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I want an external drive just to keep my data safe for years to come


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#1 Kusai

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Posted 02 May 2013 - 08:36 PM

Hey Can you plz help me out here, I want an external drive with a capacity of 1 tb just for storage but I am confused between portable or desktop external hdd, I just want a drive to safely store my collection of videos and music for years to come,so just for storage and nothing else ?

 



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#2 Dr. Joe

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Posted 02 May 2013 - 10:10 PM

I would buy a good quality HD and an enclosure.  I prefer this HD (http://www.newegg.com/Product/Product.aspx?Item=N82E16822136533).  Then you can find an enclosure that matches your needs.  I would recommend something with USB 3 or sata, if your computer has it, so your transfer rates are higher.  



#3 Kusai

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Posted 04 May 2013 - 12:13 AM

I would buy a good quality HD and an enclosure.  I prefer this HD (http://www.newegg.com/Product/Product.aspx?Item=N82E16822136533).  Then you can find an enclosure that matches your needs.  I would recommend something with USB 3 or sata, if your computer has it, so your transfer rates are higher.  

nah my computer has USB 2.0 as of now but I am gonna upgrade soon, but thats an internal hdd, I thought abt an external, but is internal with enclosure better than an external,ummm confused :blink:



#4 rotor123

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Posted 05 May 2013 - 09:20 PM

I have been buying only USB3 Externals for a while now. The last ones I bought were 2Tb at $79.99 with free shipping. On Sale. I love the speed difference with USB3 versus USB2.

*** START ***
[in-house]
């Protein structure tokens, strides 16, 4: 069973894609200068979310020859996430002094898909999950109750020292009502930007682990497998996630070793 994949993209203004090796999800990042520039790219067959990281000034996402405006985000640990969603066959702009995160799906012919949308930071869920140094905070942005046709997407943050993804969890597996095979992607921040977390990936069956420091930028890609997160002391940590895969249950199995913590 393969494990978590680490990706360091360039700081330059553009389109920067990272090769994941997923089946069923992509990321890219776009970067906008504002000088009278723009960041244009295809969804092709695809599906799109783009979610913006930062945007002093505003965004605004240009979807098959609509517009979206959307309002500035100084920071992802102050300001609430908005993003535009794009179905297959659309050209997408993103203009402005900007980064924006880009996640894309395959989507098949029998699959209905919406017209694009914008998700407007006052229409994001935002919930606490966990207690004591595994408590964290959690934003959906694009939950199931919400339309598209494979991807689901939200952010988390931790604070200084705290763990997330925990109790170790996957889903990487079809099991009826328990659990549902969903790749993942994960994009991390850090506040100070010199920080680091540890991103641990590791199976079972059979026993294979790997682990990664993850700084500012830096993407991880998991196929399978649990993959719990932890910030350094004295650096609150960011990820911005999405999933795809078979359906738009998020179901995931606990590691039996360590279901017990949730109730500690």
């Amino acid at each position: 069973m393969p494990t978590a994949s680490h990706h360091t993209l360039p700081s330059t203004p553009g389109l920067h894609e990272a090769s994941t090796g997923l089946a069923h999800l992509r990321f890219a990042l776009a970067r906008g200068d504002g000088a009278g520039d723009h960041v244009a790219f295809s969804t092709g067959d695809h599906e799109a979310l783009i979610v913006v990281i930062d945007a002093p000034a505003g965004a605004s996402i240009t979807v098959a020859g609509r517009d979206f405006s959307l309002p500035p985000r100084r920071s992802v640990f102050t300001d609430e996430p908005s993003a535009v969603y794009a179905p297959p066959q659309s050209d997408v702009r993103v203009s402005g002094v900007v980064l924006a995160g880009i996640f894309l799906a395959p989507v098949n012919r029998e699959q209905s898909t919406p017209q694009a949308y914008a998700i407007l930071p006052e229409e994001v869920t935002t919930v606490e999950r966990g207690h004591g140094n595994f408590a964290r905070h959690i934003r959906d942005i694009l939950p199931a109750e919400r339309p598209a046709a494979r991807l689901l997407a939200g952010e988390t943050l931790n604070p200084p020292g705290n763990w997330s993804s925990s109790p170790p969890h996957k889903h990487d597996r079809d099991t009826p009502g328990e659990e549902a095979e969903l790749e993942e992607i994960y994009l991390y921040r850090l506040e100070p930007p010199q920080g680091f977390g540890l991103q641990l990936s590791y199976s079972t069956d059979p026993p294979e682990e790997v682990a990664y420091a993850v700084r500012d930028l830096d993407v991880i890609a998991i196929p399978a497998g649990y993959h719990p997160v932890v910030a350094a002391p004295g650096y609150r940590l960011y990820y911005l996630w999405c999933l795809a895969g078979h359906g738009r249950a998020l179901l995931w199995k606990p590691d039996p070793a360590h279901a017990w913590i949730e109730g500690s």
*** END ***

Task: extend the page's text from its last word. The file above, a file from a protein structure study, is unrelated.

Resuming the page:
At the price difference between 1Tb and 2 TB why get get the larger drives. If You have windows 7 or You could also get 3Tb or 4TB externals. I do not recall if they larger ones work with Vista.

 

If the data is important use at least two externals and have one be a mirror of the other. They are hard drives and is a question of when they will die, not if they will die.

I also back up the same files to DVD or BluRay blanks for redundancy.

 

The main reason to Buy a portable drive is to carry it around with your laptop for example. This means there is more chance of dropping it and damaging it when moving it around.

Good Luck

Roger


Edited by rotor123, 05 May 2013 - 09:20 PM.

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#5 Kusai

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Posted 06 May 2013 - 04:00 AM

I have been buying only USB3 Externals for a while now. The last ones I bought were 2Tb at $79.99 with free shipping. On Sale. I love the speed difference with USB3 versus USB2.

At the price difference between 1Tb and 2 TB why get get the larger drives. If You have windows 7 or You could also get 3Tb or 4TB externals. I do not recall if they larger ones work with Vista.